MILPITAS, CALIF.: Rapid Eye Repertory, a Silicon Valley theatre company founded last year in a unique partnership between forward-thinking tech developers and innovative theatremakers, has announced its debut 2023-24 season, which will include five new plays authored entirely by Rapid Eye’s own proprietary AI program, RETina.
“At its essence, theatre is nothing more than words and performance, which is why we are thrilled to launch this experiment at the intersection of the newest frontier of text creation and one of the world’s most ancient art forms,” said Hunt Carbondale, artistic director and lead developer of Rapid Eye Rep. “We think these five new plays, created by our groundbreaking RETina program, showcase an astonishing new dramatic voice that points the way to the future of theatre.”
RETina, developed from language learning code previously designed to write warning labels for hair products, reportedly spent most of a recent afternoon absorbing the entirety of Western stage literature, from Euripides to Lynn Nottage—“kind of like a crash-course virtual MFA,” as Carbondale put it—and began to generate prospective plays almost immediately. Its initial efforts were derivative and wildly variable in quality, Carbondale conceded, but these deficiencies were offset by subsequent coding that incorporated Grotowski, Viewpoints/Suzuki training, and ComedySportz.
The season will kick off in September at Rapid Eye’s newly built Čapek Theatre with Echoes in the Canyon, an unsettling drama about a group of friends, reunited after decades apart, who confront their past by playing a deadly game of Spin the Bottle.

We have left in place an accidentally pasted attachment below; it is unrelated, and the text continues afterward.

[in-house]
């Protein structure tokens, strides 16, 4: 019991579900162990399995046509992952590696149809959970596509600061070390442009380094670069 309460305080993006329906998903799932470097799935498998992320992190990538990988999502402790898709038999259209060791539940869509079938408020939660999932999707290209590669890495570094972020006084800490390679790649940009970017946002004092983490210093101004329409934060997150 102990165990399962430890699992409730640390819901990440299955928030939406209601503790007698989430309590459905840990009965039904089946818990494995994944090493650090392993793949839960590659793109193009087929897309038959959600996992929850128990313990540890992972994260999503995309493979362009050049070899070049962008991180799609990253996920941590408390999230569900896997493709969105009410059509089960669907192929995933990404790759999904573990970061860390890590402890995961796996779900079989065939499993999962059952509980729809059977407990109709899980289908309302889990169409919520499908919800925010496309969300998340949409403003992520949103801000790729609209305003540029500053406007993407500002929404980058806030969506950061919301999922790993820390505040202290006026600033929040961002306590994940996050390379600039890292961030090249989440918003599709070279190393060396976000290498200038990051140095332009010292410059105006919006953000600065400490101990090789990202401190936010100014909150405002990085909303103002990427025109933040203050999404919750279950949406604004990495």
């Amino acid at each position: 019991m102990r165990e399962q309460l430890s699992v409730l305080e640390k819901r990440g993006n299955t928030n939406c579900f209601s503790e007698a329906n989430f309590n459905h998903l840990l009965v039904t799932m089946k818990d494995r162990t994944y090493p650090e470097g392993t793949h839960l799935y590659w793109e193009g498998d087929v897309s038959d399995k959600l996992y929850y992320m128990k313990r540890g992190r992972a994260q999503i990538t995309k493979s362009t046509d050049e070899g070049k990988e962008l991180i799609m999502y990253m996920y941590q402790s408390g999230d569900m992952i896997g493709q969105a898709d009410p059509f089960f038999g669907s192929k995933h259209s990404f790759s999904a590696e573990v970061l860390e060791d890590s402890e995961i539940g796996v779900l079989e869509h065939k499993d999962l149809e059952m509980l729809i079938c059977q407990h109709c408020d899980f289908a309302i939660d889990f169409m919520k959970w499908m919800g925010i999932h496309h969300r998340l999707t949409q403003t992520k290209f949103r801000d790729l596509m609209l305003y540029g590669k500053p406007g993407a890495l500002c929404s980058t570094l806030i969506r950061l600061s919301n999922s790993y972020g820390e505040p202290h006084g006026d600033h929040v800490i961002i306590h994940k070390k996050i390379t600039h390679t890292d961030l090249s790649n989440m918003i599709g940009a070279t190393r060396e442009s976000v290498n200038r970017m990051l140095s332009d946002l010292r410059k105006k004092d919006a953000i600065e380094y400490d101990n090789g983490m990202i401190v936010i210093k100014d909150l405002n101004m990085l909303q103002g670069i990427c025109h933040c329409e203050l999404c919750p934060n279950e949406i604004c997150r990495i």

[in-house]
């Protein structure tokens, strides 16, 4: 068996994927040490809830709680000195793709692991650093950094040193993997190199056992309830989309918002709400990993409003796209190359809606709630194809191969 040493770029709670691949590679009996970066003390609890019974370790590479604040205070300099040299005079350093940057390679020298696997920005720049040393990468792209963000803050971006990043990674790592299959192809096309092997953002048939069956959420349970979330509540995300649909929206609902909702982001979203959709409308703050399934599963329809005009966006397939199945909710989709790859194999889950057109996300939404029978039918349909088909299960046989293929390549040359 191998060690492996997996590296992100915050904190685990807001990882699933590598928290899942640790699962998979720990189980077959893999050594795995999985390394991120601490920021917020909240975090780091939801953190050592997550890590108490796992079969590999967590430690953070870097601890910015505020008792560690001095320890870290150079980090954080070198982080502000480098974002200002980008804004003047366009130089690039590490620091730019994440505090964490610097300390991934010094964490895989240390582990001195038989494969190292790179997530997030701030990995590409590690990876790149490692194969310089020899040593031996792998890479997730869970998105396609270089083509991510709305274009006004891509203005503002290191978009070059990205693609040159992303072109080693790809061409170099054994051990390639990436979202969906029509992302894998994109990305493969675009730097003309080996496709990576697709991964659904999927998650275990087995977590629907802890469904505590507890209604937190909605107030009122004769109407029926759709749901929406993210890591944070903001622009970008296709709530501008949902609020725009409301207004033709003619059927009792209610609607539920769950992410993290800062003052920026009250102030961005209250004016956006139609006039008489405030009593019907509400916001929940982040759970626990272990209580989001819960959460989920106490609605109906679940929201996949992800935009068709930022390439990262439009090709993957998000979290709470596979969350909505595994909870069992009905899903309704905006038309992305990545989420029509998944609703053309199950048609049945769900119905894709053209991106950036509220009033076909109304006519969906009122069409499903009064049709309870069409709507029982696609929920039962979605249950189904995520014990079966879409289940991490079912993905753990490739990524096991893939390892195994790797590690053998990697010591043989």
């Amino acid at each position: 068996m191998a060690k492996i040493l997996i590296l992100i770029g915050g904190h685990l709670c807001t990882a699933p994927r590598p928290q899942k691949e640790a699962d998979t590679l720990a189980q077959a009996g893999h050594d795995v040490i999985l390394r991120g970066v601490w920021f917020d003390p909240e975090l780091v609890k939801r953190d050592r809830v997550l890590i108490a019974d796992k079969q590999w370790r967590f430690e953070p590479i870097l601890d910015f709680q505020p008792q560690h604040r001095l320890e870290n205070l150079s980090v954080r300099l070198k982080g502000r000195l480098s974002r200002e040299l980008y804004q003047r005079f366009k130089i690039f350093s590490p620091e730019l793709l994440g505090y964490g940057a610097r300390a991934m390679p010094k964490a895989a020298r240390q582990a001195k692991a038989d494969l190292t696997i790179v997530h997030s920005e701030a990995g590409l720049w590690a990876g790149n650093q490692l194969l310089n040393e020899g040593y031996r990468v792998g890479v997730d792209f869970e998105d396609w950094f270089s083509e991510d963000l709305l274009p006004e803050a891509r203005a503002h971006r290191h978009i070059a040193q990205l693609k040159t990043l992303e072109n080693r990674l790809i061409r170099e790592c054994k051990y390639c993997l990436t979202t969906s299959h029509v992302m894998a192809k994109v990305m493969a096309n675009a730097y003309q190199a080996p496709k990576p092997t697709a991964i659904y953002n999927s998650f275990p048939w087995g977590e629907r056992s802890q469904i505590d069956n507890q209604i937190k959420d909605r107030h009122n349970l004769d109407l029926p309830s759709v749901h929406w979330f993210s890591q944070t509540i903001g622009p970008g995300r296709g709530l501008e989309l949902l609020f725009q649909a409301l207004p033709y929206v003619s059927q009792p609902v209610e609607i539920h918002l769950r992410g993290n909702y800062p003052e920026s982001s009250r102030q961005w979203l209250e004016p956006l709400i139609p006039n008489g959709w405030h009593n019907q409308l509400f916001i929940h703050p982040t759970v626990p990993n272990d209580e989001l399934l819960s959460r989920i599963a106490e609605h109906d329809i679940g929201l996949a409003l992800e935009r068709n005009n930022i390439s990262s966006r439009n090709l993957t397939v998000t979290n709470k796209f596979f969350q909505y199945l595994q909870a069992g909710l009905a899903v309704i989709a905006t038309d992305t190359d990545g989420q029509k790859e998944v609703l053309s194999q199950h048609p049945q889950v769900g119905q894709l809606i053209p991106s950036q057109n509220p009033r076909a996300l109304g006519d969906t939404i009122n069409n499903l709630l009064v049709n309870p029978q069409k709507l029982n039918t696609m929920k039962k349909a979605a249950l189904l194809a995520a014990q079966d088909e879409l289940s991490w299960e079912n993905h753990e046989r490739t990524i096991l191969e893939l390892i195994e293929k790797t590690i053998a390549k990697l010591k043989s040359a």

Next, in November, is Breaking Bread, a poignant comedy/drama about a family of immigrants from an unnamed Latin American country who gather in a major Midwestern city in the U.S. for the funeral of their much-loved and much-hated patriarch, where they rediscover the bonds of family and the power of food to bring people together.
The potential of AI to mix and match genres will be showcased by Rapid Eye’s holiday offering, Mad Lib Carol, in which Dickens’s classic Christmas tale will be staged in the styles of film noir, Caryl Churchill, and Balinese shadow puppetry.
Kicking off 2024 with a bang will be The Intersection, a powerful interrogation of race, gender, and class in contemporary America, designed to be enacted by one actor and an audience volunteer who will be selected randomly just before each night’s performance.
The season’s final announced offering, opening in March 2024, will be a collaborative improv experiment called Love Language, in which theatregoers will collaborate live via their devices with RETina to crowdsource a script mashing up their various prompts, with a troupe of six actors on hand to cold-read the results on the spot.
A final spring show has yet to be programmed, but Carbondale suggested that it could be Rapid Eye’s boldest experiment yet.
“We’re working on a play in which not only the script but the design and direction will be created by AI,” he said. “There is still, for the time being, a need for actual human beings to do stage and house management, and to act in the plays, but our programmers are working on an AI solution for that too.”
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